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From French surface. Doublet of superficies.
surface (plural surfaces)
- The overside or up-side of a flat object such as a table, or of a liquid.
- 1963, Margery Allingham, “Foreword”, in The China Governess:
- A very neat old woman, still in her good outdoor coat and best beehive hat, was sitting at a polished mahogany table on whose surface there were several scored scratches so deep that a triangular piece of the veneer had come cleanly away, […].
- The outside hull of a tangible object.
- 2013 May 11, “The climate of Tibet: Pole-land”, in The Economist, volume 407, number 8835, page 80:
- Of all the transitions brought about on the Earth’s surface by temperature change, the melting of ice into water is the starkest. It is binary. And for the land beneath, the air above and the life around, it changes everything.
- 2013 July 20, “Welcome to the plastisphere”, in The Economist, volume 408, number 8845:
- [The researchers] noticed many of their pieces of [plastic marine] debris sported surface pits around two microns across.
- (figurative) Outward or external appearance.
- On the surface, the spy looked like a typical businessman.
- 1782, Vicesimus Knox, “On knowing the world at an early age”, in Liberal education: […], 4th edition, London: Charles Dilly […], pages 393–394:
- Such characters as have nothing but external accompliſhments to recommend them, may indeed be greatly admired and approved by vain and weak underſtandings, which penetrate no deeper than the ſurface; but they are deſpiſed by all the truly ſenſible, and pitied by all the truly good.
- 1907 August, Robert W[illiam] Chambers, chapter IX, in The Younger Set, New York, N.Y.: D. Appleton & Company, →OCLC:
- “A tight little craft,” was Austin’s invariable comment on the matron; and she looked it, always trim and trig and smooth of surface like a converted yacht cleared for action. ¶ Near her wandered her husband, orientally bland, invariably affable, […].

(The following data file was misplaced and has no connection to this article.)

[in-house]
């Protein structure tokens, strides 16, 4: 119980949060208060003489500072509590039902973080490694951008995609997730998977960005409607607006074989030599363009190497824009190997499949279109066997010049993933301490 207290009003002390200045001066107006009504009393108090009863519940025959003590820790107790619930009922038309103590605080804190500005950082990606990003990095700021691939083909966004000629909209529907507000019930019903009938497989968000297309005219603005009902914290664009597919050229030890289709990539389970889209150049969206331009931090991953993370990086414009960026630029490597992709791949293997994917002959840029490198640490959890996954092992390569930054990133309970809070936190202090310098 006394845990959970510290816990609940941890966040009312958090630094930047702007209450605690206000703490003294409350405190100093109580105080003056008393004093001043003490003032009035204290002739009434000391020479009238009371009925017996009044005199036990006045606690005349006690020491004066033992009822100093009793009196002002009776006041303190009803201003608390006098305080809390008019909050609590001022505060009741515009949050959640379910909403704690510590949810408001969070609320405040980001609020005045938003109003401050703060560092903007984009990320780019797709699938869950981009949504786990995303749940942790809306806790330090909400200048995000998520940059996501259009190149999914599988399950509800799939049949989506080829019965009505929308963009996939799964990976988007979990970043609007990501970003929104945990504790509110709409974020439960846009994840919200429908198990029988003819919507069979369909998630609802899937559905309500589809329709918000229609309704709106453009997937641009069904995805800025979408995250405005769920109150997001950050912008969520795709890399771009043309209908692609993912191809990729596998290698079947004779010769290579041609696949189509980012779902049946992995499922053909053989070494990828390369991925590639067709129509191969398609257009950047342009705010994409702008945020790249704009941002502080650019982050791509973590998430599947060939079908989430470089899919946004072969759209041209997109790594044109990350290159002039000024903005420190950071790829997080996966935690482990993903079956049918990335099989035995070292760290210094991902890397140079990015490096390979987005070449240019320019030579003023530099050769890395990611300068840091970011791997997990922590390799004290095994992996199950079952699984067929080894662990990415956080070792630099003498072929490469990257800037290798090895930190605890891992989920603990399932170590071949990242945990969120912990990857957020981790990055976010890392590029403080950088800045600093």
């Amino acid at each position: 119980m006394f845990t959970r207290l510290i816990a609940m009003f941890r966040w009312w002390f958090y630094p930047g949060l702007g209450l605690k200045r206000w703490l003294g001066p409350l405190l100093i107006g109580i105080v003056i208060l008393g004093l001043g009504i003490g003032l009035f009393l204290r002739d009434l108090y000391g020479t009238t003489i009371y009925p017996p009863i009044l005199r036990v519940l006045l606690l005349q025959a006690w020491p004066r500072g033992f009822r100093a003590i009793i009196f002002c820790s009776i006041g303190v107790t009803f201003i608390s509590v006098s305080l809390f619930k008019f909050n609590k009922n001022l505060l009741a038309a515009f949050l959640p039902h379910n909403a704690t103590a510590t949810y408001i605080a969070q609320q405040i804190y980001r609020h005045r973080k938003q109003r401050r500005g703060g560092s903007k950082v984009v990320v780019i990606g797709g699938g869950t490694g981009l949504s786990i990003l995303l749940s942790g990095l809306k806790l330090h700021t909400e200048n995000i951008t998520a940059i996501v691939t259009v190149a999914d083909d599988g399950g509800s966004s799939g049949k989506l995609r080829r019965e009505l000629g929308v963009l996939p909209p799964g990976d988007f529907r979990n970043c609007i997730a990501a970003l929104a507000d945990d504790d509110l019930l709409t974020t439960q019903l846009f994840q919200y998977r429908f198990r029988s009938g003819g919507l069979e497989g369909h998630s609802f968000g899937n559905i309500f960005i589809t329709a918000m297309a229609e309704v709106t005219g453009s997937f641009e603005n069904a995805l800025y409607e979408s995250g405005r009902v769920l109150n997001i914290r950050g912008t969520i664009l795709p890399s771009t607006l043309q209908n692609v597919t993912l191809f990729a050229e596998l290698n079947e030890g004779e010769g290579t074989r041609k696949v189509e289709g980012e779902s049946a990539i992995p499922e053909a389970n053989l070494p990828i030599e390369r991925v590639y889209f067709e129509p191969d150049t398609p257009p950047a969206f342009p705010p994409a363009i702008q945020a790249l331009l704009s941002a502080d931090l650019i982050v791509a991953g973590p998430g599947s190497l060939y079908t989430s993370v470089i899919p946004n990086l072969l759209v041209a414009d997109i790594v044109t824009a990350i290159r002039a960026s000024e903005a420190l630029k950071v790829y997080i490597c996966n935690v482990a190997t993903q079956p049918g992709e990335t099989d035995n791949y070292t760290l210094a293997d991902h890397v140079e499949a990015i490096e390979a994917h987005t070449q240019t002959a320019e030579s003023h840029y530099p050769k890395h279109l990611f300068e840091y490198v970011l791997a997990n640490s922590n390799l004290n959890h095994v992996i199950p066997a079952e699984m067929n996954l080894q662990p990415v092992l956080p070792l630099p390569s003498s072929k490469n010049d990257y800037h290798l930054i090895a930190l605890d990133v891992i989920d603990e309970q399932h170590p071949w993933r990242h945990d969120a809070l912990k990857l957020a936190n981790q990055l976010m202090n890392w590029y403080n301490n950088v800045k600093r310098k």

- (mathematics, geometry) The locus of an equation (especially one with exactly two degrees of freedom) in a more-than-two-dimensional space.
- lateral surface
- surface area
- surface boundary layer
- surface car
- surface clutter
- surface-conduction electron-emitter display
- surface energy
- surface etymology
- surface finish
- surface layer
- surface mail
- surface normal
- surface of revolution
- surface plasmon
- surface quality
- surface runoff
- surface ship
- surface street
- surface-supplied diving
- surface tension
- surface-to-air missile
- surface-to-surface missile
- surface water
- surface web
- surface Web
up-side of a flat object
outward or external appearance
locus of an equation in a more-than-two-dimensional space
surface (third-person singular simple present surfaces, present participle surfacing, simple past and past participle surfaced)
- (transitive) To provide something with a surface.
- (transitive) To apply a surface to something.
- The crew surfaced the road with bitumen.
- (intransitive) To rise to the surface.
- There was great relief when the missing diver finally surfaced.
- (transitive) To bring to the surface.
- 2007, Patrick Valentine, The Sage of Aquarius, page 182:
- Sage went immediately to work; Damien surfaced the submarine and readied the group to meet outside the hatch.
- (intransitive, figurative) To come out of hiding.
- (intransitive, of information or facts) To become known or apparent; to appear or be found.
- 2013, George Walkden, “The status of hwæt in Old English”, in English Language and Linguistics, volume 17, number 3, →DOI:
- Subordinate clauses, by contrast, exhibit V1 or V2 only around 35% of the time, with the verb usually surfacing later.
- (transitive) To make (information or facts) known.
- (intransitive) To work a mine near the surface.
to rise to the surface
for information to become known
From sur- + face, calque of Latin superficies.
surface f (plural surfaces)
- “surface”, in Trésor de la langue française informatisé [Digitized Treasury of the French Language], 2012.
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